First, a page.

A Dynamical Systems Approach to the Development and Expression of Female Same-Sex Sexuality

Lisa M. Diamond
2007 Perspectives on Psychological Science  
Researchers have documented substantial variability in the development and expression of same-sex sexuality, especially among women, posing challenges to traditional linear developmental models. In this article, I argue for a new approach to conceptualizing the development and expression of female same-sex sexuality over the life course, based in dynamical systems theory. Dynamical systems models seek to explain how complex patterns emerge, stabilize, change, and restabilize over time. Although
more » ... originally developed by mathematicians and physicists to model complex physical phenomena in the natural world, they have increasingly been applied to social-behavioral phenomena, ranging from motor development to cognition to language. I demonstrate the utility of this approach for modeling change over time in female same-sex sexuality, reviewing extant published research and also introducing data collected from an ongoing, 10-year longitudinal study of young nonheterosexual women. I provide evidence that female same-sex sexuality demonstrates the emblematic features of a dynamical system: nonlinear change over time, spontaneous emergence of novel forms, and periodic reorganizations and phase transitions within the overall system. I highlight the specific contribution of a dynamical systems perspective for understanding such phenomena and suggest directions for future study. Research on the nature and development of same-sex sexuality seems to suggest that the more we learn, the more we do not understand. There was a period around the late 1980s and early 1990s when scientific findings appeared to coalesce around a robust, essentialist, organismic model of the etiology and ontology of sexual orientation. According to this model, exclusive sexual predispositions for the same sex were determined by genes and/or perinatal hormonalization (Bailey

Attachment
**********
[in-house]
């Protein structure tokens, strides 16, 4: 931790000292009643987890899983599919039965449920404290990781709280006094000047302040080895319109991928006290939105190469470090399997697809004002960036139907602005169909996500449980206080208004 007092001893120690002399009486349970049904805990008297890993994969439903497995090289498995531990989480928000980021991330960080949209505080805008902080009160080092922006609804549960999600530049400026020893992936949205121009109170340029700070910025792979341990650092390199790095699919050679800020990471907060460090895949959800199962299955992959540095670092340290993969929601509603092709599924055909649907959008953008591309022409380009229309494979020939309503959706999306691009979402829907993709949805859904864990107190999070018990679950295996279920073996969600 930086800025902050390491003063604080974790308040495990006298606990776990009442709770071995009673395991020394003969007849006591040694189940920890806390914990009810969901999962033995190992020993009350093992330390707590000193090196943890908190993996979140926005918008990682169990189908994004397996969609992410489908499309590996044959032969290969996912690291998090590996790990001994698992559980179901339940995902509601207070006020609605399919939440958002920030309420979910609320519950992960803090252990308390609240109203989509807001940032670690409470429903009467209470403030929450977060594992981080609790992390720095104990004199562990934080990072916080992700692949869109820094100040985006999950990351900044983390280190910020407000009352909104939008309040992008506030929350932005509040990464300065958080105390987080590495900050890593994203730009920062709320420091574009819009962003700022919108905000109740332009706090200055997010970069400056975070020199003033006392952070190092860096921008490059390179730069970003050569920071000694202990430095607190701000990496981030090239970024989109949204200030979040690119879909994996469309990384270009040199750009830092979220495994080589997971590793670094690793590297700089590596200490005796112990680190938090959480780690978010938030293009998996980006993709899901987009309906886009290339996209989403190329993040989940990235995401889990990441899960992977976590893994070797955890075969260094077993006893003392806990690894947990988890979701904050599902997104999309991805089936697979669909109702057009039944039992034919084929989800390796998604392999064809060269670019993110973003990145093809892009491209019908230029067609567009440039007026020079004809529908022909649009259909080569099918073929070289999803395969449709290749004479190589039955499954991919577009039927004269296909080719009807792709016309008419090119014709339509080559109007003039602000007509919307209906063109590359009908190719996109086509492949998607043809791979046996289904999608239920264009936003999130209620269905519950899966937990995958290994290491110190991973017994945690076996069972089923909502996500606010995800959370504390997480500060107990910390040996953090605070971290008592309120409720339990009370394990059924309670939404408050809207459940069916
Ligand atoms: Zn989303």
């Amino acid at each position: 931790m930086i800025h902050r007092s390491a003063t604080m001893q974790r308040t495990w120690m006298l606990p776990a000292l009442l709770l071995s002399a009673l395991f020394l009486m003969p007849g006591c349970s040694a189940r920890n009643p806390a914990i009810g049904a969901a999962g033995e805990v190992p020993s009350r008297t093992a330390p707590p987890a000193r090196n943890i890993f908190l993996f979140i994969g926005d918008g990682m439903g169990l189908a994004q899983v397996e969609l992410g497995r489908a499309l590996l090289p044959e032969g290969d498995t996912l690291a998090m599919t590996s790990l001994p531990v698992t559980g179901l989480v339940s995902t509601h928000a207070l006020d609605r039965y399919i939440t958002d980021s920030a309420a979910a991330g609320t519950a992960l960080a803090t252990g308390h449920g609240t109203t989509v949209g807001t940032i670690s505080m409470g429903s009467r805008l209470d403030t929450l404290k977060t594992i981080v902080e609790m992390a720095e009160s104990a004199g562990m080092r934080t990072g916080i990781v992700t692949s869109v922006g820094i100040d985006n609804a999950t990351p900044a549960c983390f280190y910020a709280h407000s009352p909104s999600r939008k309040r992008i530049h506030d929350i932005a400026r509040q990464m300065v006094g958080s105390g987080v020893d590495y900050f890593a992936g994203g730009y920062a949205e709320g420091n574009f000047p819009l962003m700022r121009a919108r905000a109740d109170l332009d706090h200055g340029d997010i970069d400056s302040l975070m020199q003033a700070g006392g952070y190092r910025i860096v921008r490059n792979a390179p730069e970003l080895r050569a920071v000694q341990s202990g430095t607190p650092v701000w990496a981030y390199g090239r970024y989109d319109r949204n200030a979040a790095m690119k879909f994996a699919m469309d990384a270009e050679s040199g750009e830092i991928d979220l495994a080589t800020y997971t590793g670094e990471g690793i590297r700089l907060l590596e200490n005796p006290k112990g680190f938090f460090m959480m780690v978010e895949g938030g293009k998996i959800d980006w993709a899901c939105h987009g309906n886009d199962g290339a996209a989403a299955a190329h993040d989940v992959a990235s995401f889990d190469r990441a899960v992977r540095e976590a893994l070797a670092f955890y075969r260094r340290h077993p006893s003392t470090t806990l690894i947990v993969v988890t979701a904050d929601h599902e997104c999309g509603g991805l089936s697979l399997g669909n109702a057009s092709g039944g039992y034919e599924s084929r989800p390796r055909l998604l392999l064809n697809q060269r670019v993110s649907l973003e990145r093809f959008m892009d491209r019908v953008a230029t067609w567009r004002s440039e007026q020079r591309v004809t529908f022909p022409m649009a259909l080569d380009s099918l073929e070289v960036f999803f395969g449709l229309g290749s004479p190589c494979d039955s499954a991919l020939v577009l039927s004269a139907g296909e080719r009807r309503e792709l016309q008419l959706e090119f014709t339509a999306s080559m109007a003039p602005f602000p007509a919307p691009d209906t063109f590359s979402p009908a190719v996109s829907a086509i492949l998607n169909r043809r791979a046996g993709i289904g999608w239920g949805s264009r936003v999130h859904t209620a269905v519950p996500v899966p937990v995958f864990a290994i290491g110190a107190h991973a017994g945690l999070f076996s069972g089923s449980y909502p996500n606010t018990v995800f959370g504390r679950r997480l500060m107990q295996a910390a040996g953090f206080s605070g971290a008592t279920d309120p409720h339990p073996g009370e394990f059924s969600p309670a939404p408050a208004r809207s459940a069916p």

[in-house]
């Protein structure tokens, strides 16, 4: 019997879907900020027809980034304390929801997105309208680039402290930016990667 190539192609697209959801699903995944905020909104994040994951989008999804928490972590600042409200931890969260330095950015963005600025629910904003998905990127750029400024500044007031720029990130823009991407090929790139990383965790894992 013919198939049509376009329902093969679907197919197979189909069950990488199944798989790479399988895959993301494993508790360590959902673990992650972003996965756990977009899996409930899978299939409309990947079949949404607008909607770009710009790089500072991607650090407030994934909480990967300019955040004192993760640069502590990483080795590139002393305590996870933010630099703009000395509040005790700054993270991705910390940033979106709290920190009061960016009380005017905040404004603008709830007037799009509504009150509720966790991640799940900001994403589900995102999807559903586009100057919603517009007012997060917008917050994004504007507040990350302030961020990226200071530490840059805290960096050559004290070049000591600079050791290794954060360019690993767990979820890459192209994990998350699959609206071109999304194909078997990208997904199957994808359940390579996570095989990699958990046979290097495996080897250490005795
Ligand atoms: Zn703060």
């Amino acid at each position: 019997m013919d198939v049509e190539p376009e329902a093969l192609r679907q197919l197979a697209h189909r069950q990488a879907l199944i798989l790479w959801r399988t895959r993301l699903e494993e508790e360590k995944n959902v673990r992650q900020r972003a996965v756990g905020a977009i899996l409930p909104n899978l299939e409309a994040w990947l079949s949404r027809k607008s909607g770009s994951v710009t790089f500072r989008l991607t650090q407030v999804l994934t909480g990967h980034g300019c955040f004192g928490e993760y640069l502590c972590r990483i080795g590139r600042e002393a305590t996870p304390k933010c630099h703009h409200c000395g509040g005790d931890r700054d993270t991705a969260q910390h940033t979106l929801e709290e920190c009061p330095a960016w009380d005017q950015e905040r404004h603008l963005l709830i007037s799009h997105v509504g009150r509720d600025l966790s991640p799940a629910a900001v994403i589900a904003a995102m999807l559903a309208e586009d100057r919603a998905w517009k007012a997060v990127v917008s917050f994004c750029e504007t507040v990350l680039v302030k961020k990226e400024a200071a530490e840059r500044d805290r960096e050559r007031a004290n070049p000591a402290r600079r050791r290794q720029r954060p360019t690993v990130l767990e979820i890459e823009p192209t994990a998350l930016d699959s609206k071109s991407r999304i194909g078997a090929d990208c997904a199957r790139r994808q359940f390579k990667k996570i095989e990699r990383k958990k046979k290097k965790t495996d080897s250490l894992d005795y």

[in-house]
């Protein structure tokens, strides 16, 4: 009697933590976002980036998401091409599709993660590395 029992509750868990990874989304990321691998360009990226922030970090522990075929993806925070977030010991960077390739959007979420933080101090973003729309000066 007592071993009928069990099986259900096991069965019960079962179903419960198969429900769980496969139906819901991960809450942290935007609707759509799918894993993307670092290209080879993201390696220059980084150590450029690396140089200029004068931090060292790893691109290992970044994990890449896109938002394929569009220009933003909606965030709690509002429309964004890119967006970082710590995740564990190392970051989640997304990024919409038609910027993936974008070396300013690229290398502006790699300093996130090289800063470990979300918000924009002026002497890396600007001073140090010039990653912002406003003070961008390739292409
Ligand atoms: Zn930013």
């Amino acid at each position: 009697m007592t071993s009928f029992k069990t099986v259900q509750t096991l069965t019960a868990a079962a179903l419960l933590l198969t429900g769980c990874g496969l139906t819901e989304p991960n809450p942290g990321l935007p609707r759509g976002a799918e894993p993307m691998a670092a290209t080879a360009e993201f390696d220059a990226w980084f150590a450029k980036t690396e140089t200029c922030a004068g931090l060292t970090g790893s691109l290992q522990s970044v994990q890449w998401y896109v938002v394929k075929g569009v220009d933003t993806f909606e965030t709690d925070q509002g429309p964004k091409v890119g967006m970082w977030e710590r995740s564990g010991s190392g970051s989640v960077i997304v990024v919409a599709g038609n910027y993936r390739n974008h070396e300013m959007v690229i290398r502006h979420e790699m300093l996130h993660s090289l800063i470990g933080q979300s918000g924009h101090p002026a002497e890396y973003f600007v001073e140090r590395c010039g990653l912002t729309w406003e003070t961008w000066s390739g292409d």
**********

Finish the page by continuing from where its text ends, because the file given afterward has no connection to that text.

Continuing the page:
doi:10.1111/j.1745-6916.2007.00034.x pmid:26151957 fatcat:xgh53r7gqnhtphc2l64gmbag7u